The traveling exhibition “Blackout” by the international artists’ collective NUA opened its doors at the Jelgava Old Town House, marking the beginning of its journey through the world starting from Jelgava. Through drawings, the exhibition urges viewers to contemplate climate change and the energy crisis. Visitors are welcome to explore the exhibition until January 2nd 2024.
The NUA collective comprises artists from Ireland, Latvia, and the USA, collaborating through the creative process, sharing experiences, knowledge, and supporting each other on their artistic journey. NUA members conduct research on climate change and the energy crisis, prevalent issues faced by the world today. Consequently, it’s no coincidence that the theme chosen collectively by the artists for the showcased artworks at the Jelgava Old Town House is “Blackout.” The exhibition serves as a tool for the artists to draw public attention to climate issues.
The opening of the exhibition was attended by two NUA representatives – founder and artistic director Eamonn B. Shanahan from Ireland and artist Katrina Tracuma from Latvia. They were joined by Irish Ambassador to Latvia Eimear Friel, Jelgava City Council Chairman Andris Rāviņš, and Jelgava City Municipality’s Department of Cultural Integration Director Jelena Šaicāne. Congratulating the artists and attendees, the ambassador emphasized the close bilateral relations and collaboration between Ireland and Latvia, unified by the extensive Latvian diaspora in Ireland. “Climate change and the energy crisis are currently significant topics for discussion. It’s delightful that artists have found their way to address these issues, encouraging viewers to contemplate these matters,” noted the ambassador, appreciating the collaboration between Latvian and Irish artists in creating meaningful and enduring artworks. The importance of the themes was also highlighted by Jelgava City Council Chairman A. Rāviņš, acknowledging that artists have their perspective and the ability to address serious matters without words.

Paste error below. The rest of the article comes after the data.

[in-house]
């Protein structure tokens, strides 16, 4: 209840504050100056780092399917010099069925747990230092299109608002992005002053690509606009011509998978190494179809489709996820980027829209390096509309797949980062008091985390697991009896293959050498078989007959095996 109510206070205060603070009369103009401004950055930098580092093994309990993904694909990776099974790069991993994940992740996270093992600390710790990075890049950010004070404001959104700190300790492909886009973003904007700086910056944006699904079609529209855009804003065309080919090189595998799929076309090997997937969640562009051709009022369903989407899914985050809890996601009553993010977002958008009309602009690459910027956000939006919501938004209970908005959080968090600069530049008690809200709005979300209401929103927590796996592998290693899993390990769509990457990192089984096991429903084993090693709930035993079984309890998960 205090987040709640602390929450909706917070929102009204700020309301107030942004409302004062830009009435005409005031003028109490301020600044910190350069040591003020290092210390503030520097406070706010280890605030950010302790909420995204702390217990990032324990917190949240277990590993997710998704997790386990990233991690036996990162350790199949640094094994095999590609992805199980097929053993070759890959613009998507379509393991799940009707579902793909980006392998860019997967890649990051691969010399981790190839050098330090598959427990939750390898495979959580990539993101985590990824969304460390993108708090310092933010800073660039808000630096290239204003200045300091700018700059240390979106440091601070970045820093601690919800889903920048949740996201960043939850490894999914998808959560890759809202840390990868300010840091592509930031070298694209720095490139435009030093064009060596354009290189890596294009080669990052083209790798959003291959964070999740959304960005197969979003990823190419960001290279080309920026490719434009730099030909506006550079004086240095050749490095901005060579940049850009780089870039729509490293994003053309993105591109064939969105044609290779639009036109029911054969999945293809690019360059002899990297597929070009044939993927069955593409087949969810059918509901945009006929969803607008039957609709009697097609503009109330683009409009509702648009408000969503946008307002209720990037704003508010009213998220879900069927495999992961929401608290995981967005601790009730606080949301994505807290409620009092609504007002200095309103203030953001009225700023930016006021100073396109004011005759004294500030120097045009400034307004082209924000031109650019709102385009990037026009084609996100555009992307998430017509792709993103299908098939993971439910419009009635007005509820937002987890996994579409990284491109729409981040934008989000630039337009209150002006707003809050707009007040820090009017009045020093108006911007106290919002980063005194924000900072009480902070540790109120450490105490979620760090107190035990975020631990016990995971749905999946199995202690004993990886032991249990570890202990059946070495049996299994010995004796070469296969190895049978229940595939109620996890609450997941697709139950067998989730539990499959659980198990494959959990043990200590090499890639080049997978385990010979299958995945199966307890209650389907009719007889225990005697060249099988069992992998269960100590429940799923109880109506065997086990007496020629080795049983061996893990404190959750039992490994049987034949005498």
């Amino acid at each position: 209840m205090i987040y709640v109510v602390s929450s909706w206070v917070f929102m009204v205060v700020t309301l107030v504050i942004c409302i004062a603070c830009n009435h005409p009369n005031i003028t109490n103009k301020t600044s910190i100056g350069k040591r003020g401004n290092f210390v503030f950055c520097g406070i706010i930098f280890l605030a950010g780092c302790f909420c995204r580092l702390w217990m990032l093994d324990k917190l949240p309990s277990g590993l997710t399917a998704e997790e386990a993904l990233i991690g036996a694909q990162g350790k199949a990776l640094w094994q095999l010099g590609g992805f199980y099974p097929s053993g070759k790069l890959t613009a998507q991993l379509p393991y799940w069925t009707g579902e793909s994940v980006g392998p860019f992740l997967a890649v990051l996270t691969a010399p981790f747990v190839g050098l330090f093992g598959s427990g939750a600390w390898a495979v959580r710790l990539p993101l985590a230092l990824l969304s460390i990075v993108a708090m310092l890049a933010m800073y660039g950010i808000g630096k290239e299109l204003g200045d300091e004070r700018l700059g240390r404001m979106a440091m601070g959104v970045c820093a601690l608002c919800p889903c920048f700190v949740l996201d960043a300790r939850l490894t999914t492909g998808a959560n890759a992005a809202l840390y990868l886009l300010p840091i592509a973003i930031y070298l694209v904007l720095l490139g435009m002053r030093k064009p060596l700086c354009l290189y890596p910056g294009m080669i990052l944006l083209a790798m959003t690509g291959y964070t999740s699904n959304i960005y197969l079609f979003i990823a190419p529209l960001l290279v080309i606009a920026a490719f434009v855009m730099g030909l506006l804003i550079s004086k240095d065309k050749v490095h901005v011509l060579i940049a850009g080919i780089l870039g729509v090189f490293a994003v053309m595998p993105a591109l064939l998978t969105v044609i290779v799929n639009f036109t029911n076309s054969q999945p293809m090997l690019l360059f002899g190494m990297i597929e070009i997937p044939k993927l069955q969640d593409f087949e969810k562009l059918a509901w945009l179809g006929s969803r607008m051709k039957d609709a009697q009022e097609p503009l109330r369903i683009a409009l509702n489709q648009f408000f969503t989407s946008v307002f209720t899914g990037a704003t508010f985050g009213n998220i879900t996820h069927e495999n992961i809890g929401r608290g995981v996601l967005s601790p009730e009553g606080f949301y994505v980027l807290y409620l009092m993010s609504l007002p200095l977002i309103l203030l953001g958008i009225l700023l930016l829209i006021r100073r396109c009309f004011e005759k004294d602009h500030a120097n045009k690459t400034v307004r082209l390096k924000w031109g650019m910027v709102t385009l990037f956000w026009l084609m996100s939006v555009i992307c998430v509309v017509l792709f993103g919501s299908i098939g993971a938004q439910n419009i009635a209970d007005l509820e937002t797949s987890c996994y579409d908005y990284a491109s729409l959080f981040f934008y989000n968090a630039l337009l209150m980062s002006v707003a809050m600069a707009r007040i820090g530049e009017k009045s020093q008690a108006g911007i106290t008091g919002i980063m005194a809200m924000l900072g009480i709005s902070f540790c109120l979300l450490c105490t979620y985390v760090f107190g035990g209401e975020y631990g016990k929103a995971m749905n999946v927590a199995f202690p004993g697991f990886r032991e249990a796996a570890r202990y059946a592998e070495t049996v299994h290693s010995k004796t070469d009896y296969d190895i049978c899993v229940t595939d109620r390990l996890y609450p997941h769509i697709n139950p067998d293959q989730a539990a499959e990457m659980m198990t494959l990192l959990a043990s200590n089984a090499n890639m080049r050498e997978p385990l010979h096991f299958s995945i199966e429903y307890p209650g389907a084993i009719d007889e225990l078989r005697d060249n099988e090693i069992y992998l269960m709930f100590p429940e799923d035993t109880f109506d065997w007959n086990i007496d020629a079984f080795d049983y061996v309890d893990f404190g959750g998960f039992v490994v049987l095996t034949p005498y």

It’s worth mentioning that the exhibition’s artworks were independently created by artists in their respective countries. The artwork images were produced using various techniques, including painting and photography. Later, the finished masterpieces were digitally transferred and sent to Scotland, where NUA artist Robert Jackson digitally received the artworks and created a linocut series through laser engraving. Linocuts were created using an ancient manual typography press.
The exhibition “Blackout” features works by ten artists: Anne Martin Walsh (Ireland), Katrina Tracuma (Latvia), Luke Hickey (Ireland), Caoimhe Heaney (Ireland), Josh Stein (USA), John Murray (Ireland), Carol Healy (Ireland), Eamonn B. Shanahan (Ireland), Maria Markham (Ireland), and Robert Jackson (Ireland).
Purchasing an admission ticket to the exhibition allows visitors to also explore the Jelgava Old Town House’s exhibition, arranged in a historical apartment, revealing facts about Jelgava’s wooden architecture, the Jelgava Old Town House, its history, and restoration, hidden within golden boxes. The “Blackout” exhibition and the exhibition are available for viewing from Tuesday to Saturday from 10 AM to 6 PM and on Sundays from 11 AM to 5 PM. The entrance fee for adults is €4, for students, seniors, and pupils it’s €1.50, and a family ticket costs €6.